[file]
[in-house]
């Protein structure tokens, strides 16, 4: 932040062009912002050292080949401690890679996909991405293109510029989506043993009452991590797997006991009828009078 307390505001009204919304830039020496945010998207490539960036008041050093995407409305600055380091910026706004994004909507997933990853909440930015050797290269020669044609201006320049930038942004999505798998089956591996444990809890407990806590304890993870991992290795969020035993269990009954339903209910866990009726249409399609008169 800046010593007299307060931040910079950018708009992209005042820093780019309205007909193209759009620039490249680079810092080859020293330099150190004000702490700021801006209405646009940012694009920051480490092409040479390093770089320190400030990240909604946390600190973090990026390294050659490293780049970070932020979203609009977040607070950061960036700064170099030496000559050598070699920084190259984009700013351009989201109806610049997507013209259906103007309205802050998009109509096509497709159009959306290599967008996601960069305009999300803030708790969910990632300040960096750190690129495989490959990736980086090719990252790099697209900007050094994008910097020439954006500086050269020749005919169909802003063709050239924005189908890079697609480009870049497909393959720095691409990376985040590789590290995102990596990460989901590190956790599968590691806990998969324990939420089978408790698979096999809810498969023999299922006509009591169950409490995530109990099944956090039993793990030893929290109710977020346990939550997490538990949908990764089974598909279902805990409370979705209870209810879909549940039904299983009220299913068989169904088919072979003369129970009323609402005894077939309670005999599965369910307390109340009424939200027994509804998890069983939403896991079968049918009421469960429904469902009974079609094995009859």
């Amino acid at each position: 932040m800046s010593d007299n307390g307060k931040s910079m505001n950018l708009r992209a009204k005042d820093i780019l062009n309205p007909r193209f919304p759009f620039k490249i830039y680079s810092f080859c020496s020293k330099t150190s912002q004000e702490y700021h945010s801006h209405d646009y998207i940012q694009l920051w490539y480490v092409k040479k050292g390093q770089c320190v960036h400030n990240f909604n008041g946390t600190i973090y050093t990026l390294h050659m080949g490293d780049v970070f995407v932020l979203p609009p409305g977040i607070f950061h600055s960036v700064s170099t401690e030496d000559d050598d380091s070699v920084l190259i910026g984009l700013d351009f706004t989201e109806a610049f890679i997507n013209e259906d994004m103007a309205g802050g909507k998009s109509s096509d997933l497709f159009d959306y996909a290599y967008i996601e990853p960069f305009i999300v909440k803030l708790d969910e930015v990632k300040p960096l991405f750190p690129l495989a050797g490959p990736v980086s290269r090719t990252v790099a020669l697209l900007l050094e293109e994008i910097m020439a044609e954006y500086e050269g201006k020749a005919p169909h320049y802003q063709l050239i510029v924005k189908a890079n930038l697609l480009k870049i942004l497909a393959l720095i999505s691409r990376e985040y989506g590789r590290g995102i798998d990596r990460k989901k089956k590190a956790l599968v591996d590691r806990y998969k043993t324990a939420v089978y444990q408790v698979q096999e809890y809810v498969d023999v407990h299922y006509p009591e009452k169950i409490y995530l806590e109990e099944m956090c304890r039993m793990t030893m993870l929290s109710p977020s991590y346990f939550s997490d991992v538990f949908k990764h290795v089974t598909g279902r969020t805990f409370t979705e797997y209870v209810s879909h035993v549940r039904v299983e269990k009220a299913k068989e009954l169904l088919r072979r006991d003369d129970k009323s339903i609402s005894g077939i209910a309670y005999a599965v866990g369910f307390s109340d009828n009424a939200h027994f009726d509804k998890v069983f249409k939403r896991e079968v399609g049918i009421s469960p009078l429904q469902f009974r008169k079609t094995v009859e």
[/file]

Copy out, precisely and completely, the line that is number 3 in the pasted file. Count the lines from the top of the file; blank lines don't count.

């Amino acid at each position: 932040m800046s010593d007299n307390g307060k931040s910079m505001n950018l708009r992209a009204k005042d820093i780019l062009n309205p007909r193209f919304p759009f620039k490249i830039y680079s810092f080859c020496s020293k330099t150190s912002q004000e702490y700021h945010s801006h209405d646009y998207i940012q694009l920051w490539y480490v092409k040479k050292g390093q770089c320190v960036h400030n990240f909604n008041g946390t600190i973090y050093t990026l390294h050659m080949g490293d780049v970070f995407v932020l979203p609009p409305g977040i607070f950061h600055s960036v700064s170099t401690e030496d000559d050598d380091s070699v920084l190259i910026g984009l700013d351009f706004t989201e109806a610049f890679i997507n013209e259906d994004m103007a309205g802050g909507k998009s109509s096509d997933l497709f159009d959306y996909a290599y967008i996601e990853p960069f305009i999300v909440k803030l708790d969910e930015v990632k300040p960096l991405f750190p690129l495989a050797g490959p990736v980086s290269r090719t990252v790099a020669l697209l900007l050094e293109e994008i910097m020439a044609e954006y500086e050269g201006k020749a005919p169909h320049y802003q063709l050239i510029v924005k189908a890079n930038l697609l480009k870049i942004l497909a393959l720095i999505s691409r990376e985040y989506g590789r590290g995102i798998d990596r990460k989901k089956k590190a956790l599968v591996d590691r806990y998969k043993t324990a939420v089978y444990q408790v698979q096999e809890y809810v498969d023999v407990h299922y006509p009591e009452k169950i409490y995530l806590e109990e099944m956090c304890r039993m793990t030893m993870l929290s109710p977020s991590y346990f939550s997490d991992v538990f949908k990764h290795v089974t598909g279902r969020t805990f409370t979705e797997y209870v209810s879909h035993v549940r039904v299983e269990k009220a299913k068989e009954l169904l088919r072979r006991d003369d129970k009323s339903i609402s005894g077939i209910a309670y005999a599965v866990g369910f307390s109340d009828n009424a939200h027994f009726d509804k998890v069983f249409k939403r896991e079968v399609g049918i009421s469960p009078l429904q469902f009974r008169k079609t094995v009859e």